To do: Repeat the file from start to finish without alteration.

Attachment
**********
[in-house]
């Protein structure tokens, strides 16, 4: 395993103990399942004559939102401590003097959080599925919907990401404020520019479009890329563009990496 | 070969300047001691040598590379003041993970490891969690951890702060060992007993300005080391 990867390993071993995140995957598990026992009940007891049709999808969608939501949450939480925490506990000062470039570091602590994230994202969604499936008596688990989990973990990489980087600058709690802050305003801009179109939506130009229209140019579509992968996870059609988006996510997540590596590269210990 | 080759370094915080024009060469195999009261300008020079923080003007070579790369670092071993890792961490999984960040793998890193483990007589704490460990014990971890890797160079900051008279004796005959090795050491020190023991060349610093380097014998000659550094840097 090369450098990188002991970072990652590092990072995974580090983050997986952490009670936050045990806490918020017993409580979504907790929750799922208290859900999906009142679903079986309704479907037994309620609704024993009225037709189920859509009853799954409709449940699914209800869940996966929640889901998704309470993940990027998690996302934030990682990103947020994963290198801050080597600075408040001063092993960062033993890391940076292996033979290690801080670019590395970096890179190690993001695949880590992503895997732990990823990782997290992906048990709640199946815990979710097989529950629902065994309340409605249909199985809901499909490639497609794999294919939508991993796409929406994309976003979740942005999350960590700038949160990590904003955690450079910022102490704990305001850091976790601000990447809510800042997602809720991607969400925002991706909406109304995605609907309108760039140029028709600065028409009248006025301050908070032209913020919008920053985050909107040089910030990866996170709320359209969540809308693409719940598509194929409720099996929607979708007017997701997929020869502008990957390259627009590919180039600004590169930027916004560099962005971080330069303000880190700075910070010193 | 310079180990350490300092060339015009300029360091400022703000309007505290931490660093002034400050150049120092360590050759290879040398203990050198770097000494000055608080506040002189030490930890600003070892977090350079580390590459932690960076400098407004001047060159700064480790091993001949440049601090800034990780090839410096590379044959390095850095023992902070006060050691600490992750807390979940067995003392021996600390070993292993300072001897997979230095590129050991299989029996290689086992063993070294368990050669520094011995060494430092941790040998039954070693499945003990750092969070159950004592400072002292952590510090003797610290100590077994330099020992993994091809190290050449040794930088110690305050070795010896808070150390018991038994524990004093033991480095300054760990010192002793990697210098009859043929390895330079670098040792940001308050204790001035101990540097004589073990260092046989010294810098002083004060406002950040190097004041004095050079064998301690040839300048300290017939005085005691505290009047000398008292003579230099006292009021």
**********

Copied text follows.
[in-house]
């Protein structure tokens, strides 16, 4: 395993103990399942004559939102401590003097959080599925919907990401404020520019479009890329563009990496 | 070969300047001691040598590379003041993970490891969690951890702060060992007993300005080391 990867390993071993995140995957598990026992009940007891049709999808969608939501949450939480925490506990000062470039570091602590994230994202969604499936008596688990989990973990990489980087600058709690802050305003801009179109939506130009229209140019579509992968996870059609988006996510997540590596590269210990 | 080759370094915080024009060469195999009261300008020079923080003007070579790369670092071993890792961490999984960040793998890193483990007589704490460990014990971890890797160079900051008279004796005959090795050491020190023991060349610093380097014998000659550094840097 090369450098990188002991970072990652590092990072995974580090983050997986952490009670936050045990806490918020017993409580979504907790929750799922208290859900999906009142679903079986309704479907037994309620609704024993009225037709189920859509009853799954409709449940699914209800869940996966929640889901998704309470993940990027998690996302934030990682990103947020994963290198801050080597600075408040001063092993960062033993890391940076292996033979290690801080670019590395970096890179190690993001695949880590992503895997732990990823990782997290992906048990709640199946815990979710097989529950629902065994309340409605249909199985809901499909490639497609794999294919939508991993796409929406994309976003979740942005999350960590700038949160990590904003955690450079910022102490704990305001850091976790601000990447809510800042997602809720991607969400925002991706909406109304995605609907309108760039140029028709600065028409009248006025301050908070032209913020919008920053985050909107040089910030990866996170709320359209969540809308693409719940598509194929409720099996929607979708007017997701997929020869502008990957390259627009590919180039600004590169930027916004560099962005971080330069303000880190700075910070010193 | 310079180990350490300092060339015009300029360091400022703000309007505290931490660093002034400050150049120092360590050759290879040398203990050198770097000494000055608080506040002189030490930890600003070892977090350079580390590459932690960076400098407004001047060159700064480790091993001949440049601090800034990780090839410096590379044959390095850095023992902070006060050691600490992750807390979940067995003392021996600390070993292993300072001897997979230095590129050991299989029996290689086992063993070294368990050669520094011995060494430092941790040998039954070693499945003990750092969070159950004592400072002292952590510090003797610290100590077994330099020992993994091809190290050449040794930088110690305050070795010896808070150390018991038994524990004093033991480095300054760990010192002793990697210098009859043929390895330079670098040792940001308050204790001035101990540097004589073990260092046989010294810098002083004060406002950040190097004041004095050079064998301690040839300048300290017939005085005691505290009047000398008292003579230099006292009021």